6. Fed.R.Civ.P. 53(d)(1) requires the fee examiner to conduct a “first meeting of the parties or their attorneys to be held within 20 days after the order [appointing the examiner] and notify the parties or their attorneys.” Malakoff says that when he requested that the district court enforce Rule 53 and direct the fee examiner to hold the meeting, the district court replied, “It's not a perfect world, is it Mr. Malakoff?”
7. For example, S 1927 sanctions are applicable only to an attorney and requires a finding of bad faith. Williams v. Giant Eagle Markets, Inc., 883 F.2d 1184, 1191 (3d Cir.1989). Rule 11 authorizes sanctions against a signer of a pleading, etc. presented for an improper purpose and requires only a showing of objectively unreasonable conduct. Fellheimer, Eichen & Braverman v. Charter Technologies, Inc., 57 F.3d 1215, 1225 (3d Cir.1995).
8. Malakoff argues that the District Court deprived him of due process by refusing discovery regarding record submissions after he filed his recusal motions. He argues that those submissions were used to deny the recusal motion and to justify the award of sanctions against him. Yet, Malakoff chose to demarcate his recusal motion as an “emergency” motion. In denying discovery, the court merely treated Malakoff's motion like the emergency he himself declared it to be, and afforded it the immediate attention Malakoff's assertion of “emergency” demanded. He now seeks to use the court's prompt handling of his “emergency” to argue that the court denied him due process by not granting a month long continuance to take discovery to establish that the emergency he had alleged did in fact exist.Malakoff's claim of denial of due process as to his “emergency” motion thus reduces to a claim that without discovery he was denied an opportunity to develop a full and complete sanction record. Malakoff's Br. at 54. However, he never explains why this is so, and we doubt that any explanation is possible given the District Court's finding of bad faith.
9. There is, no doubt, more than a grain of truth in Shakespeare's familiar pronouncement: “he that filches from me my good name ․ makes me poor indeed ․”. Othello; Act 3, Scene 3.
1. Malakoff claims that he practiced law for thirty years and has a substantial professional interest in class action procedures. He asserts that he was a member of this Court's 1985 Task Force on Court Awarded Attorneys' Fees, and, as a founding member and board member of the National Association of Consumer Advocates, he contributed to the Standards and Guidelines for Litigating and Settling Class Actions. See 176 F.R.D. 375 (1987). He also states that he is a frequent contributor to and faculty member of the Practising Law Institute, the National Consumer Law Center, and that his legal rating in Martindale-Hubbell is AV.
2. Malakoff was not the only person to object to the fairness of the proposed settlement. The docket entries show that there were many others, including the Insurance Commissioner for the Commonwealth of Massachusetts, the Texas Department of Insurance, the Commissioner of Insurance for California, and the state of Florida. Malakoff, however, was the only one who filed a motion for Judge Wolin to recuse.
3. Mr. Gross's denial was reported in some newspapers.
4. Malakoff alleged improper ex parte communications, and those communications, if true, would have been a valid basis for recusal regardless of the District Court's further orders against Prudential.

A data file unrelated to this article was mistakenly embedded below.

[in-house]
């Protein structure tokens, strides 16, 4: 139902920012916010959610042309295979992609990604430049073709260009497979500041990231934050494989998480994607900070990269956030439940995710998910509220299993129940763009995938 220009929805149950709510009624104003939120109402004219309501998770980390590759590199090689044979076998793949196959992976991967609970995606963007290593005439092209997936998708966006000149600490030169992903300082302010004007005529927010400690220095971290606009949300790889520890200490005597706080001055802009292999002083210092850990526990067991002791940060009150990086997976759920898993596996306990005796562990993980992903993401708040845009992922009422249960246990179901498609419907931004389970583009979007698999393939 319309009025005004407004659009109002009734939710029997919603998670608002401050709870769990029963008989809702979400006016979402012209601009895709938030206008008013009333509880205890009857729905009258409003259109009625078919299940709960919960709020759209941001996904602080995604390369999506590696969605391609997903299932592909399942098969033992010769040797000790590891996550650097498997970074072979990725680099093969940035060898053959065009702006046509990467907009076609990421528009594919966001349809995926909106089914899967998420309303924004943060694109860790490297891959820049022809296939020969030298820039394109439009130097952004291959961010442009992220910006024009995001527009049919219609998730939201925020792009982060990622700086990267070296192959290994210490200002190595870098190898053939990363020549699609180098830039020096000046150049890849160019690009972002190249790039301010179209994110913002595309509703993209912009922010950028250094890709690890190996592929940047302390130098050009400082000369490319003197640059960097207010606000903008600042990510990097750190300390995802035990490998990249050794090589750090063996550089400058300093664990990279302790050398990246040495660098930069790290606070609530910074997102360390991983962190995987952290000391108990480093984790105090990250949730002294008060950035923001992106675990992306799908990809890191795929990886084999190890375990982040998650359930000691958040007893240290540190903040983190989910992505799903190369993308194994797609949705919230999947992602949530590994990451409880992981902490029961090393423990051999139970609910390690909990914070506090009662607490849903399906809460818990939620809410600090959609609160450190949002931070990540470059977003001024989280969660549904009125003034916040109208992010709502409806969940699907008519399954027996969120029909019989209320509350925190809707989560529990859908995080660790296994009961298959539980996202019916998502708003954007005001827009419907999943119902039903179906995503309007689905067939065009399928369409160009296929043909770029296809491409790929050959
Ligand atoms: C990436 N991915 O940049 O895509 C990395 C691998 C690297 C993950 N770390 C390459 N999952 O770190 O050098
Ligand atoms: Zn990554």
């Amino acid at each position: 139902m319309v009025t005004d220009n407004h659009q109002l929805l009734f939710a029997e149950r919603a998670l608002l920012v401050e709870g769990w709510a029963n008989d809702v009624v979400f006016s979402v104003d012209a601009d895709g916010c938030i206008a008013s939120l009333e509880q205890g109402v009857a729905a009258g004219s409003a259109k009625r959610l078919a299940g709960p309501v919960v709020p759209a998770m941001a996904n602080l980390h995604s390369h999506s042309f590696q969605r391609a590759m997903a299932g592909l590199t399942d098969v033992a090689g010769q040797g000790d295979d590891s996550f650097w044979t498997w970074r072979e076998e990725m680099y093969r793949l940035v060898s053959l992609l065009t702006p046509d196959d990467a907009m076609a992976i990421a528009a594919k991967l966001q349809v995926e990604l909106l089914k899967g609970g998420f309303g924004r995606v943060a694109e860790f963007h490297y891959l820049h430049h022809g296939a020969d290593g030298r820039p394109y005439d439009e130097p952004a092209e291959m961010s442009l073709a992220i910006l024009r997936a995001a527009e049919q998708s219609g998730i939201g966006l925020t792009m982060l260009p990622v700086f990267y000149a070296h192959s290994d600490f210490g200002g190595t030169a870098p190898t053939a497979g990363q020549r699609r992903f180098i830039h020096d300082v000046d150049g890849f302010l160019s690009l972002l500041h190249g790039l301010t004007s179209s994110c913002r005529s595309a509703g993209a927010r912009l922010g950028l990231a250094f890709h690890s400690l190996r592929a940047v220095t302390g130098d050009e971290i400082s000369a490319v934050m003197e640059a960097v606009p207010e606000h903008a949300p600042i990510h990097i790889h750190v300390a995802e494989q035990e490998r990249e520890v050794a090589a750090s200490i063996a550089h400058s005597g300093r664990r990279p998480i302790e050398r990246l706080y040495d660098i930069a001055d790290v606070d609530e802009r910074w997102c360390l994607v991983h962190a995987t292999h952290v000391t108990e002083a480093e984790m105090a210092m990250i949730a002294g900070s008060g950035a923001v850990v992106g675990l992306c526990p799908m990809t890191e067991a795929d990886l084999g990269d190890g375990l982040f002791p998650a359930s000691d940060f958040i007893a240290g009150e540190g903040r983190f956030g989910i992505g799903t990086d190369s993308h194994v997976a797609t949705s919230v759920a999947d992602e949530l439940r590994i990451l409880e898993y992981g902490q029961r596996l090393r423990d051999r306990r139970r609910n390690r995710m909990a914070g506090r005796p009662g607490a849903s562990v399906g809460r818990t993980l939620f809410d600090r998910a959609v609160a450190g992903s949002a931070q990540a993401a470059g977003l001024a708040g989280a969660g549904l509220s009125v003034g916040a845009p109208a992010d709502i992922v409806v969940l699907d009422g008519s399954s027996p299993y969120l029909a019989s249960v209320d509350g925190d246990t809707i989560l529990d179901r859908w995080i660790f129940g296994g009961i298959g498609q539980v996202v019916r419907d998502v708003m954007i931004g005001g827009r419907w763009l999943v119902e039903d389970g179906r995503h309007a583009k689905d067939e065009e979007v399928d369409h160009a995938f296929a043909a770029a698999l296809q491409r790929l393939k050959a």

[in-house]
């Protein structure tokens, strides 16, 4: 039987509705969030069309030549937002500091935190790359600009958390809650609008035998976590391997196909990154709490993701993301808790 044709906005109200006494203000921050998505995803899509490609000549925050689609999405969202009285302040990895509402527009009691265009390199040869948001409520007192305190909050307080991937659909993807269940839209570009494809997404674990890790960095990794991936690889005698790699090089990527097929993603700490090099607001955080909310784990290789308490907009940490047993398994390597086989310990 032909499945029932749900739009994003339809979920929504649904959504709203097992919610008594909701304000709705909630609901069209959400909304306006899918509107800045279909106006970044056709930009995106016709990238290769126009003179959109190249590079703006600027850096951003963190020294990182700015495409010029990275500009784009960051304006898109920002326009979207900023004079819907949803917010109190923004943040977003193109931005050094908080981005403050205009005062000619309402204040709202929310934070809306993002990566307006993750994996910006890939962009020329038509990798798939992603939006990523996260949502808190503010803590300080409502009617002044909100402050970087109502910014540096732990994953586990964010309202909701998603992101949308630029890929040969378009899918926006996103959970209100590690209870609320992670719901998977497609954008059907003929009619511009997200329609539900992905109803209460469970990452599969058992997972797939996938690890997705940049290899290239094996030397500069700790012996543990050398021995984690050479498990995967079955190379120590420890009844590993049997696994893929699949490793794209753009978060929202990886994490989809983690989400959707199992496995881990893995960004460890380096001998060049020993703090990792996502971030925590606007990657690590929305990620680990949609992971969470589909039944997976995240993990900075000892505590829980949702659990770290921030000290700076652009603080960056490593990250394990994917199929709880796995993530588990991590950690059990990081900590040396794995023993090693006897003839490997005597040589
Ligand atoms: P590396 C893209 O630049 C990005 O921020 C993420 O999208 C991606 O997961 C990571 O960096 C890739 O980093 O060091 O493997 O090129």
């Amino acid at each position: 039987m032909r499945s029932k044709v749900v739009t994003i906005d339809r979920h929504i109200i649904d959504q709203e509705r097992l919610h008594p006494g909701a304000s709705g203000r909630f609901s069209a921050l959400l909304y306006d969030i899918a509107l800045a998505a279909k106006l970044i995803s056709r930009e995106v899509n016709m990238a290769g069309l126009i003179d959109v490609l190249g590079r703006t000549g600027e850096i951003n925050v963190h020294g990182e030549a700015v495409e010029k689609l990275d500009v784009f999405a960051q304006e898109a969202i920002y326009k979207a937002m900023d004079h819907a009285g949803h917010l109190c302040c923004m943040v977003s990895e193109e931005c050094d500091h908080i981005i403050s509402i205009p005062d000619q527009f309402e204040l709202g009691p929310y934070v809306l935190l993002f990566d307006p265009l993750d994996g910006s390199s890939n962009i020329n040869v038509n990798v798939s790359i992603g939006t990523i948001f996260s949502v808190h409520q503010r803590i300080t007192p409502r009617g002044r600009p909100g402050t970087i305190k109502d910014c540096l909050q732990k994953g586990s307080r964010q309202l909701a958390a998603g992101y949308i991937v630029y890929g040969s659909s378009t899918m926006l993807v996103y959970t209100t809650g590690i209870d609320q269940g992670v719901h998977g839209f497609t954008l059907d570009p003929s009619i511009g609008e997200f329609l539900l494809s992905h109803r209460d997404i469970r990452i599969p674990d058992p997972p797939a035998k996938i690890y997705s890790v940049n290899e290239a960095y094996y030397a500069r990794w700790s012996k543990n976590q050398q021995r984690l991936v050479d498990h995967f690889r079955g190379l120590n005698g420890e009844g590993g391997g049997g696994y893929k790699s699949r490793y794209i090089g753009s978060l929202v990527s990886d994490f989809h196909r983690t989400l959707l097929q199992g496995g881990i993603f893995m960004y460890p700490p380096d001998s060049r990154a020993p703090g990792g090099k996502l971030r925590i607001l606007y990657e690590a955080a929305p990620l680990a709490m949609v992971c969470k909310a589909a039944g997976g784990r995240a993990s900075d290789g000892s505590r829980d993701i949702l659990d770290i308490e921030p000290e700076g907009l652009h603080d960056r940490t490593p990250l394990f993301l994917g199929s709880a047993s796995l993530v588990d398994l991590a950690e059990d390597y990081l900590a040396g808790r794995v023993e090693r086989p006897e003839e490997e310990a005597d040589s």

5. The majority offers no explanation how the affidavits multiplied the litigation and why they justify compensatory compensation to Lead Counsel as sanctions under § 1927. Class Counsel, including Lead Counsel, already were awarded fees in the sum of $45 million by the District Court, conditional on another $45 million in the event 330,000 claims were filed by June 1, 1997. In re Prudential, 148 F.3d at 332.
6. Judge Walls held that both motions were only defenses to Lead Counsel's § 1927 motion and advanced no coherent legal argument as to why they should be sanctioned; that by submitting identical papers on the two sanctioned motions Malakoff abused the sanctions process. Id. The motions are different in that Rule 11 does not require a finding of bad faith. Even though they may have been filed as a defense to Lead Counsel's motion for sanctions, it is arguable that this constituted an abuse of the sanctions process. Moreover, there is no evidence or finding that they prolonged the proceedings and were made in violation of the Statute.
7. Prudential's conduct had been under investigation for several years. Malakoff filed suit in behalf of his clients in two state courts. Malakoff did not appear in the New Jersey District Court until after the Judicial Panel on Multidistrict Litigation centralized all the cases before Judge Wolin on August 3, 1995.
8. Malakoff concedes that he was a zealous advocate but denies that he acted in bad faith. Amicus Curiae Public Citizen Litigation Group argues that objectors like Malakoff play a vital but difficult role in class action settlements. Public Citizen argues that objectors should be encouraged, not chilled, because of the beneficial role they play. Objectors and their counsel pursue legitimate and important goals by seeking to block or significantly improve class settlements. “Objecting is often the only way to protect some class members' interests, even if class members have the opportunity to opt out of the class.” Amicus Br. at 10-11.
McKEE, Circuit Judge.